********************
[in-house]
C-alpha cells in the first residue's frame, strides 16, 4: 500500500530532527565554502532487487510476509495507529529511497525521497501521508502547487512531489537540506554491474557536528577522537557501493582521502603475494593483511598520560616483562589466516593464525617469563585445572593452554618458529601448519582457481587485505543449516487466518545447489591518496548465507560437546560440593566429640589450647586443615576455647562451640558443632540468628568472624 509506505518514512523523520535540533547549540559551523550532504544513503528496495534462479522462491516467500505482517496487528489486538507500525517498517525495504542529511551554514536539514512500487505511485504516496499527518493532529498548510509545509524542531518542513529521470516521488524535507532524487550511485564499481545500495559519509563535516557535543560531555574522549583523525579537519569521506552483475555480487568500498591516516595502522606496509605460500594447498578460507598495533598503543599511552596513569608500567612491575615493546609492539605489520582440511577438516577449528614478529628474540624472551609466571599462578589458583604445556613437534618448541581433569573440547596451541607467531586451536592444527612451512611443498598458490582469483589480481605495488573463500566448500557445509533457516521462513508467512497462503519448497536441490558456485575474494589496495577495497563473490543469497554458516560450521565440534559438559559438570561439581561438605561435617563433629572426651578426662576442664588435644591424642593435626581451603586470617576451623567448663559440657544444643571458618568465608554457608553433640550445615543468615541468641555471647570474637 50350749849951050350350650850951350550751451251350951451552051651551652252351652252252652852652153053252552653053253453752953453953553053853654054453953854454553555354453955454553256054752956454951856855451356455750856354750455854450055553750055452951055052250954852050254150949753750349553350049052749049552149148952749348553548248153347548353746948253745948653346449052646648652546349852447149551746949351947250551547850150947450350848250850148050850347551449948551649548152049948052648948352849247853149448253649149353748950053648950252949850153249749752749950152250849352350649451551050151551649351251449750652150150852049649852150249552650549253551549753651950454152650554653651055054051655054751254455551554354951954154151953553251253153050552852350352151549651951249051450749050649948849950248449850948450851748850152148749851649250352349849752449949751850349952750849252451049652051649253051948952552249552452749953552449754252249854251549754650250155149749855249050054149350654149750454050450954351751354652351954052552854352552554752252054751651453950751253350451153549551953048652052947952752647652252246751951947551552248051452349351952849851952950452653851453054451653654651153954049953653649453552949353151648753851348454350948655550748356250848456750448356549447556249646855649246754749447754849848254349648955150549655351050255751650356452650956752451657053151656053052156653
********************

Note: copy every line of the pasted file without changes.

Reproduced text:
[in-house]
C-alpha cells in the first residue's frame, strides 16, 4: 500500500530532527565554502532487487510476509495507529529511497525521497501521508502547487512531489537540506554491474557536528577522537557501493582521502603475494593483511598520560616483562589466516593464525617469563585445572593452554618458529601448519582457481587485505543449516487466518545447489591518496548465507560437546560440593566429640589450647586443615576455647562451640558443632540468628568472624 509506505518514512523523520535540533547549540559551523550532504544513503528496495534462479522462491516467500505482517496487528489486538507500525517498517525495504542529511551554514536539514512500487505511485504516496499527518493532529498548510509545509524542531518542513529521470516521488524535507532524487550511485564499481545500495559519509563535516557535543560531555574522549583523525579537519569521506552483475555480487568500498591516516595502522606496509605460500594447498578460507598495533598503543599511552596513569608500567612491575615493546609492539605489520582440511577438516577449528614478529628474540624472551609466571599462578589458583604445556613437534618448541581433569573440547596451541607467531586451536592444527612451512611443498598458490582469483589480481605495488573463500566448500557445509533457516521462513508467512497462503519448497536441490558456485575474494589496495577495497563473490543469497554458516560450521565440534559438559559438570561439581561438605561435617563433629572426651578426662576442664588435644591424642593435626581451603586470617576451623567448663559440657544444643571458618568465608554457608553433640550445615543468615541468641555471647570474637 50350749849951050350350650850951350550751451251350951451552051651551652252351652252252652852652153053252552653053253453752953453953553053853654054453953854454553555354453955454553256054752956454951856855451356455750856354750455854450055553750055452951055052250954852050254150949753750349553350049052749049552149148952749348553548248153347548353746948253745948653346449052646648652546349852447149551746949351947250551547850150947450350848250850148050850347551449948551649548152049948052648948352849247853149448253649149353748950053648950252949850153249749752749950152250849352350649451551050151551649351251449750652150150852049649852150249552650549253551549753651950454152650554653651055054051655054751254455551554354951954154151953553251253153050552852350352151549651951249051450749050649948849950248449850948450851748850152148749851649250352349849752449949751850349952750849252451049652051649253051948952552249552452749953552449754252249854251549754650250155149749855249050054149350654149750454050450954351751354652351954052552854352552554752252054751651453950751253350451153549551953048652052947952752647652252246751951947551552248051452349351952849851952950452653851453054451653654651153954049953653649453552949353151648753851348454350948655550748356250848456750448356549447556249646855649246754749447754849848254349648955150549655351050255751650356452650956752451657053151656053052156653